I can now understand why tickets to this show are hard to get hold of – it’s the most fun and unusual exhibition that I’ve been to this year. 25 sculptures and installations incorporate artificial light as an integral element of the artwork, sometimes exhibiting light itself, sometimes exploring it’s perceptual effects. Light is uniquely able to influence our perceptions and mood, so a showcase of light as the medium was irresistible. Between the different works, light is explored as a spatial and environmental experience, a factor of psychological influence, and an intangible sculptural medium. Quite the visual smorgasbord.
Kids absolutely love it. Rather than having to stand and look at works of art, they can play and engage with it, and that spirit of fun infects the attending adults, too. The very nature of most of the installations mean that moving around them, engaging with them, and seeing them from different angles, results in different experiences and discoveries – so it is a wonderfully interactive exhibition.
Each of the installations use light in a different way – Anthony McCall’s You And I, Horizontal, projects a cone of white light across a lightly fogged, darkened room. Walking around and through the projection, the viewer breaks the light-beam, which appears convincingly solid – to the extent that I was certain that I could feel a tingling sensation as my arm passed through it.
Olafur Eliasson has combined light and water to create what appears to be an ice garden – 27 different water fountains are frozen for split seconds in time by strobe lights, giving a unique insight into how water falls, and giving us the impression that what we see is frozen ice rather than water. It is only due to the “sculpture” before us changing with each flash that we know that what we see is fluid. There is a sense of magic and wonder here – to reach out and touch it would be to destroy the illusion – so, as in film, we suspend our disbelief and enjoy it for the spectacle that it is.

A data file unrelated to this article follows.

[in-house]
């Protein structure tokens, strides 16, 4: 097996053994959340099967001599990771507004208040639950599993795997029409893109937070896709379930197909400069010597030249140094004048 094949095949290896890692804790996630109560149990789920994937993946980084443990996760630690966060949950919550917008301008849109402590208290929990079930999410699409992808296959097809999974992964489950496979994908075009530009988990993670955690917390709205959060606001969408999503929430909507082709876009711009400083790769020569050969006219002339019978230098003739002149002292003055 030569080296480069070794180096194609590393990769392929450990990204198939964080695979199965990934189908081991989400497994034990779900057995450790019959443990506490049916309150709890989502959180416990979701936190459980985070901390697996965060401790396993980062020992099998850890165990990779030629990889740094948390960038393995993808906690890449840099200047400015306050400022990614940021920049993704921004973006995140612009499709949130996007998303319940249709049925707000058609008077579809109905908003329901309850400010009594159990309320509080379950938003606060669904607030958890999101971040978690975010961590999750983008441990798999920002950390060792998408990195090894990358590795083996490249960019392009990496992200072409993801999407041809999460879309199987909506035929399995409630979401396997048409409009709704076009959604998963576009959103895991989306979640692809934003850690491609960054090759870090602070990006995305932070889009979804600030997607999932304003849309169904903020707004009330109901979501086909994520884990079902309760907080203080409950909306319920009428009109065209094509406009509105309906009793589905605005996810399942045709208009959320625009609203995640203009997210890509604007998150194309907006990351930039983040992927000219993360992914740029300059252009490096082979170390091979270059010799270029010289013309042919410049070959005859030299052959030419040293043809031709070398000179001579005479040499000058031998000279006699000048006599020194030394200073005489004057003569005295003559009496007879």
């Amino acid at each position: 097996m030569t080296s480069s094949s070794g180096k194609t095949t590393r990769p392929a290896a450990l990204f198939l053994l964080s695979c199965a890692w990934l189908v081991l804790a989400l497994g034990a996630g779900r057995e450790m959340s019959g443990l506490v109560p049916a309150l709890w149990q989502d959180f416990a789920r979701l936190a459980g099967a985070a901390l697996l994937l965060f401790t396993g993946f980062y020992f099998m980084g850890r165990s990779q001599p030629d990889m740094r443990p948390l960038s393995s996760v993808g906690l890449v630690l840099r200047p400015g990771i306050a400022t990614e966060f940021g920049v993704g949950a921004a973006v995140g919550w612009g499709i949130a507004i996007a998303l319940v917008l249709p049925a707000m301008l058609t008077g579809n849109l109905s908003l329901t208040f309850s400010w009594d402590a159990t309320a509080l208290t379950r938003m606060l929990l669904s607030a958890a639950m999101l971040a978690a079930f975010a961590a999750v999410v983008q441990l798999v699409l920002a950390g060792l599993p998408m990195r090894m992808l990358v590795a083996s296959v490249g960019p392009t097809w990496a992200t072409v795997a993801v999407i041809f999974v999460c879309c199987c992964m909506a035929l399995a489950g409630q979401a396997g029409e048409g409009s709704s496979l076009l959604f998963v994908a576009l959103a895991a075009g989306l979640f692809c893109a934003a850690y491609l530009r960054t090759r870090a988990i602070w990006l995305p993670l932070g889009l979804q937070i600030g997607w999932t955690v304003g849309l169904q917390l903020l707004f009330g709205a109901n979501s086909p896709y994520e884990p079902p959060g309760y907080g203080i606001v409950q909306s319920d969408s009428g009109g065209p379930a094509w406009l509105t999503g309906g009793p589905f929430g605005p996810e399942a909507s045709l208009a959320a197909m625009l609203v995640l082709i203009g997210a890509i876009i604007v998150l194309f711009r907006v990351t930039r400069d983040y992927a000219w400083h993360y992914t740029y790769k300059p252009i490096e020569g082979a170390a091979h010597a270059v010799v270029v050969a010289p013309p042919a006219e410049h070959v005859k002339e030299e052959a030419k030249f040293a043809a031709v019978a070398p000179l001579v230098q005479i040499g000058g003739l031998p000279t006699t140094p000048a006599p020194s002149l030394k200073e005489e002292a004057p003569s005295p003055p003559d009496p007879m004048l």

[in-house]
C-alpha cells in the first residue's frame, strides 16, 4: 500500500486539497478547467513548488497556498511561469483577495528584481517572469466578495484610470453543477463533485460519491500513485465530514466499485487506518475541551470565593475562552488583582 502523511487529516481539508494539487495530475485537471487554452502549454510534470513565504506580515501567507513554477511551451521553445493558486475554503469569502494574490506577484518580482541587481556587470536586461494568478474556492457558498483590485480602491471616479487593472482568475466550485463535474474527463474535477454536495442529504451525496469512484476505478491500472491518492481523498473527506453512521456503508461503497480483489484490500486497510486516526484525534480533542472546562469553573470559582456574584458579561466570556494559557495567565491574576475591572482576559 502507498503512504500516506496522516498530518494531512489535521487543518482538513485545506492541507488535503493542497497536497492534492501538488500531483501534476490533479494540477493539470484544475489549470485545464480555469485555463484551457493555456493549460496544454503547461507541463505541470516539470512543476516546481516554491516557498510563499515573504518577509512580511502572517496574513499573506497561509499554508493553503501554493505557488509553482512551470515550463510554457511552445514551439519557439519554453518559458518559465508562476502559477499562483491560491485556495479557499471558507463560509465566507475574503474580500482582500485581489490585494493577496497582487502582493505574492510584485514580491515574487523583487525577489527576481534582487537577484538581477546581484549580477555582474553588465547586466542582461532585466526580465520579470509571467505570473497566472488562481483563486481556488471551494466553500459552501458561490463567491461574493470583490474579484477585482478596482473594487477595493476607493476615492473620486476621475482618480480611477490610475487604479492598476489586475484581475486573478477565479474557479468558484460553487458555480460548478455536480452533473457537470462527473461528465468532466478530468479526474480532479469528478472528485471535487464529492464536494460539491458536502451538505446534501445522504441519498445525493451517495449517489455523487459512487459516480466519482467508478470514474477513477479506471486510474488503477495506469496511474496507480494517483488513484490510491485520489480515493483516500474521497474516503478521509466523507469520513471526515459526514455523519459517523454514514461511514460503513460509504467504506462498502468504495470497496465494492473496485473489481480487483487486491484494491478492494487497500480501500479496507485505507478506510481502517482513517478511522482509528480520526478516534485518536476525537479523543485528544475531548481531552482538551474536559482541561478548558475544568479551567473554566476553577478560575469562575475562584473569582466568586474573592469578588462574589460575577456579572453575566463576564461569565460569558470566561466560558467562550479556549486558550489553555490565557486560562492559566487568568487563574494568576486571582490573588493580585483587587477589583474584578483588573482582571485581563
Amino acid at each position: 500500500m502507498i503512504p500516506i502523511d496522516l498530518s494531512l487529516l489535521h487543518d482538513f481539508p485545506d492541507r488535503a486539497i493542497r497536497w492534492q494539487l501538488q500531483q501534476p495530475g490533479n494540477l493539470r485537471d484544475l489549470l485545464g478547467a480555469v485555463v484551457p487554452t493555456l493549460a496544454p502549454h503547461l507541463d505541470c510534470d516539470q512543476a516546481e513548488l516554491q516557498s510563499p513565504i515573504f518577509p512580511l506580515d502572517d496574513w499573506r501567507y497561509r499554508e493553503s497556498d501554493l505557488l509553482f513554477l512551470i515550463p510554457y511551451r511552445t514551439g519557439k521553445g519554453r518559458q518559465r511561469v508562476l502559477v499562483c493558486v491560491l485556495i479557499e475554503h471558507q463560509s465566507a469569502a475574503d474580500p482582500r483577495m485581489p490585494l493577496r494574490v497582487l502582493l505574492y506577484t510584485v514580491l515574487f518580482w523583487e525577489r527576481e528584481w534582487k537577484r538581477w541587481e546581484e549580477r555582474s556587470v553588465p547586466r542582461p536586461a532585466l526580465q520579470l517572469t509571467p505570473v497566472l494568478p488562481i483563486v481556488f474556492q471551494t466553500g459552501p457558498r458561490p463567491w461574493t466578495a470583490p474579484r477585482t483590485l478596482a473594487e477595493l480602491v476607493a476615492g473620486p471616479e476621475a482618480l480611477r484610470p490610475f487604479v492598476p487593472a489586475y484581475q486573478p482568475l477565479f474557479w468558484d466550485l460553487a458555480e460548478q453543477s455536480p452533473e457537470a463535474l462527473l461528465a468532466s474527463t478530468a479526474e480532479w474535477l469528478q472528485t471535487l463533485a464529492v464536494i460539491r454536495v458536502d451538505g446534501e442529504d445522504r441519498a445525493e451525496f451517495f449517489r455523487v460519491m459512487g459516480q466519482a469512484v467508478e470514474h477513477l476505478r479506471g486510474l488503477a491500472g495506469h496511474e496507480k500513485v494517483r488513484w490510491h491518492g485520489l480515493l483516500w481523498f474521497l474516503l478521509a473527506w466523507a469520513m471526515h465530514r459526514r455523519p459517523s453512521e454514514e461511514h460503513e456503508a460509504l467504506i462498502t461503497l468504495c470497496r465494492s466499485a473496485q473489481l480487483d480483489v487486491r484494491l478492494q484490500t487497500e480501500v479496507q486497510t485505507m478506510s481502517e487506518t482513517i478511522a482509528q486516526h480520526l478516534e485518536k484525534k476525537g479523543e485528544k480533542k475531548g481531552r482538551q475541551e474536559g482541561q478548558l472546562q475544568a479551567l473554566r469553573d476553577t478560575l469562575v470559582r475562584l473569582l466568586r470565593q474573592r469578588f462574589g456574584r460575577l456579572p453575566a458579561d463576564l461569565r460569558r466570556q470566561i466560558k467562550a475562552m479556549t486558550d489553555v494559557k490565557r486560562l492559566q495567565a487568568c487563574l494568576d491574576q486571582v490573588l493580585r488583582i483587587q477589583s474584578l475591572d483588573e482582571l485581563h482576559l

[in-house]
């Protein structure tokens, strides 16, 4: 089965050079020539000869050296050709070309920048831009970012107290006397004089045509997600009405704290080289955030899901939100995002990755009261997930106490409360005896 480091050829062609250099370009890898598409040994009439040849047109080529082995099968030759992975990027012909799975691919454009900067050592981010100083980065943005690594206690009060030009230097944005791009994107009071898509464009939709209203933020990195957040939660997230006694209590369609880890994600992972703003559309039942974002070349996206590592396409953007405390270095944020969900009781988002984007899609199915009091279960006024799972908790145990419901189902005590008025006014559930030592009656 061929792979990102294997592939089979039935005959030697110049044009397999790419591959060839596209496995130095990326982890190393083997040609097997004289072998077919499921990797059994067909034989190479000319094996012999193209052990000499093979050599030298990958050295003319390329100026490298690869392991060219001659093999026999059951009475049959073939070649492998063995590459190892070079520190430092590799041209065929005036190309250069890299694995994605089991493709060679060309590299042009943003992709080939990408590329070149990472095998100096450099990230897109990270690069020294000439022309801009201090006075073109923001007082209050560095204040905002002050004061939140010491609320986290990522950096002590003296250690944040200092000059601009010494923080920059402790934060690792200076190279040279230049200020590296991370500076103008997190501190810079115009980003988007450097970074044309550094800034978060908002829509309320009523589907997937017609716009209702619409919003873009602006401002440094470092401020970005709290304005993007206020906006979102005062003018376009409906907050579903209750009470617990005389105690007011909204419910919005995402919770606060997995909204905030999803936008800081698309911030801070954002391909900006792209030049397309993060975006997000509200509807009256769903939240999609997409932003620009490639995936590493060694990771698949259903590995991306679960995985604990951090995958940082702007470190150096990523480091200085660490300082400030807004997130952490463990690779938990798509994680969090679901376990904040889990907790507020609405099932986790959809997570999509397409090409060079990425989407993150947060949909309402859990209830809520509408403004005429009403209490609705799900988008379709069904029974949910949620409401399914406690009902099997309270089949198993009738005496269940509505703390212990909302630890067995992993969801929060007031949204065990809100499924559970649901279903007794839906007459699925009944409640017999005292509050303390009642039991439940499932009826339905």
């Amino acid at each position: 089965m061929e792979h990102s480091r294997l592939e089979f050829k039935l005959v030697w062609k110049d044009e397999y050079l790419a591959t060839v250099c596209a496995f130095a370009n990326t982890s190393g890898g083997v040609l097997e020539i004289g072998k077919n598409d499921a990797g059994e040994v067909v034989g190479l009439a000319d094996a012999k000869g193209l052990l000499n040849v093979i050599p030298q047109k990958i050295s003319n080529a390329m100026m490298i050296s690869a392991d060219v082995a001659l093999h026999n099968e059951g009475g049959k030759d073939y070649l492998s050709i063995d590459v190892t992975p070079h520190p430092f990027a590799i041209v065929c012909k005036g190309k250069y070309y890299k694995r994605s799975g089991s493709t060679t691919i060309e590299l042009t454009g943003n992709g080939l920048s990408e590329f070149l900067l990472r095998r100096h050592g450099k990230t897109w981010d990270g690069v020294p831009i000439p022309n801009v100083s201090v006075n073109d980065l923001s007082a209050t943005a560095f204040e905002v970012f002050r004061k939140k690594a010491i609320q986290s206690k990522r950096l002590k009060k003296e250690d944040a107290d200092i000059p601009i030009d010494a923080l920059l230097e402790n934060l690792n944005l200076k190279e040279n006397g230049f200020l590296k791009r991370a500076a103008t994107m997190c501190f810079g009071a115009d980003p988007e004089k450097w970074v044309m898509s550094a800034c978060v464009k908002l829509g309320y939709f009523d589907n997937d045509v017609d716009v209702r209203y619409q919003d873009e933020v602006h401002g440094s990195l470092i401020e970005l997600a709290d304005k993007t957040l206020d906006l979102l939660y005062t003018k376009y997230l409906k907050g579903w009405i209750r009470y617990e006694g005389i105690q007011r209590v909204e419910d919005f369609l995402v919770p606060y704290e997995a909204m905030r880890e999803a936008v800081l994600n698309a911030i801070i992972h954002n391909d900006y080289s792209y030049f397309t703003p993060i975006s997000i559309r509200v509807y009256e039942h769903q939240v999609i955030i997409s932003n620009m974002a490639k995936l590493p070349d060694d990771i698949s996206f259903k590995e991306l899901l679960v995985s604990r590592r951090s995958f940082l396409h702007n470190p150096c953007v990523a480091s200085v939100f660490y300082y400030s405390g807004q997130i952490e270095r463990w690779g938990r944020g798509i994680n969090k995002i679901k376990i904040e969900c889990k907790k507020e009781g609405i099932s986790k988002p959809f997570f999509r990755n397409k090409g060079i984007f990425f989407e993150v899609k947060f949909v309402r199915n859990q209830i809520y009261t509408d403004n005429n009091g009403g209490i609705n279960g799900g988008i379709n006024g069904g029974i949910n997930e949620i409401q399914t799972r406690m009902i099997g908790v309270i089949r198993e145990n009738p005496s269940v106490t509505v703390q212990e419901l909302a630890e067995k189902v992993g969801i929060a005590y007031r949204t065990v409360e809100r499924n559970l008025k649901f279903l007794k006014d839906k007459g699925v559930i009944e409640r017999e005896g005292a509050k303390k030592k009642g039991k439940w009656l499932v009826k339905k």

The first piece that greets you is Leo Villareal’s Cylinder II - columns of LEDs that create patterns reminiscent of meteor showers or monsoon rain. A similar effect is seen in Jim Campbell’s Exploded View (Commuters) - lights suspended on wires appear to twinkle at random, but as you walk around it, the patterns and movements line up to create a low resolution moving image. I actually gasped with delight when I saw it.
Others have a more subtle reason to be appreciated – Katie Paterson has painstakingly recreated the exact colour of Moonlight in a bulb – whereas most bulbs are designed to emulate the light of the Sun. The irony here is that artificial light is making it increasingly difficult to see the light of the Moon from cities.
In Conrad Shawcross’ Slow Arc Inside A Cube IV, the shadows of a cube rush towards and away from you, as the light rotates inside a cage. It creates a disconcerting feeling, making the viewer feel as if he is also trapped inside the cage, but a nightmarish one that is constantly expanding and contracting.
You might come out of this exhibition feeling like you’ve been on an adventure, that your perceptions have been played with, and that light is more than just a tool to illuminate objects. However you might just come out thinking that you’ve had a lot of fun. Or both. Either way, do what you can to see it before it’s gone
Light Show is at the Hayward Gallery until May 6th. For visitor information and tickets, visit the South Bank Centre website.